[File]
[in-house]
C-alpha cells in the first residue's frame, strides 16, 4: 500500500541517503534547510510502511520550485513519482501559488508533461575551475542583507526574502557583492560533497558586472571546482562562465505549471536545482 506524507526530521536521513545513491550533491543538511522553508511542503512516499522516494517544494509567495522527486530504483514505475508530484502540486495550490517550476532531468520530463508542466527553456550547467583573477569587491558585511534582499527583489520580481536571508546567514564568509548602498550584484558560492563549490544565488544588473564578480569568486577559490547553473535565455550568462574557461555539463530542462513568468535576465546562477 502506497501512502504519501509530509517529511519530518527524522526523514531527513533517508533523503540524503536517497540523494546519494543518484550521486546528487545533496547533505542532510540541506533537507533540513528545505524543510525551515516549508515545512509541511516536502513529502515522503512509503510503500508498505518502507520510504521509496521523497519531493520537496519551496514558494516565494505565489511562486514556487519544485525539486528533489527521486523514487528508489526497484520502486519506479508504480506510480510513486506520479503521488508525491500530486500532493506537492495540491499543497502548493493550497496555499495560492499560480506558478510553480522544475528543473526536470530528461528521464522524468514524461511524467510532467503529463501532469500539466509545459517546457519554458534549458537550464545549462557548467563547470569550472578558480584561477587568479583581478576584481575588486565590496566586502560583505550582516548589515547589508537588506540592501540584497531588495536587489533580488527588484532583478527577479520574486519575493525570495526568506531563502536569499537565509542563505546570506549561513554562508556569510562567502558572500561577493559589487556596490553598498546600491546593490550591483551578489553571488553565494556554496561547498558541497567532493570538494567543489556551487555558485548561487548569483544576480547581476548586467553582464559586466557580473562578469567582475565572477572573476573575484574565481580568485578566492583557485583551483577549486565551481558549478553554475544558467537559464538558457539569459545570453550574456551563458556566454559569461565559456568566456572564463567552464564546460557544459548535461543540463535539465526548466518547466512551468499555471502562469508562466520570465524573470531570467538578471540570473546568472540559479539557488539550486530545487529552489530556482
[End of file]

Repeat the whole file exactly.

[in-house]
C-alpha cells in the first residue's frame, strides 16, 4: 500500500541517503534547510510502511520550485513519482501559488508533461575551475542583507526574502557583492560533497558586472571546482562562465505549471536545482 506524507526530521536521513545513491550533491543538511522553508511542503512516499522516494517544494509567495522527486530504483514505475508530484502540486495550490517550476532531468520530463508542466527553456550547467583573477569587491558585511534582499527583489520580481536571508546567514564568509548602498550584484558560492563549490544565488544588473564578480569568486577559490547553473535565455550568462574557461555539463530542462513568468535576465546562477 502506497501512502504519501509530509517529511519530518527524522526523514531527513533517508533523503540524503536517497540523494546519494543518484550521486546528487545533496547533505542532510540541506533537507533540513528545505524543510525551515516549508515545512509541511516536502513529502515522503512509503510503500508498505518502507520510504521509496521523497519531493520537496519551496514558494516565494505565489511562486514556487519544485525539486528533489527521486523514487528508489526497484520502486519506479508504480506510480510513486506520479503521488508525491500530486500532493506537492495540491499543497502548493493550497496555499495560492499560480506558478510553480522544475528543473526536470530528461528521464522524468514524461511524467510532467503529463501532469500539466509545459517546457519554458534549458537550464545549462557548467563547470569550472578558480584561477587568479583581478576584481575588486565590496566586502560583505550582516548589515547589508537588506540592501540584497531588495536587489533580488527588484532583478527577479520574486519575493525570495526568506531563502536569499537565509542563505546570506549561513554562508556569510562567502558572500561577493559589487556596490553598498546600491546593490550591483551578489553571488553565494556554496561547498558541497567532493570538494567543489556551487555558485548561487548569483544576480547581476548586467553582464559586466557580473562578469567582475565572477572573476573575484574565481580568485578566492583557485583551483577549486565551481558549478553554475544558467537559464538558457539569459545570453550574456551563458556566454559569461565559456568566456572564463567552464564546460557544459548535461543540463535539465526548466518547466512551468499555471502562469508562466520570465524573470531570467538578471540570473546568472540559479539557488539550486530545487529552489530556482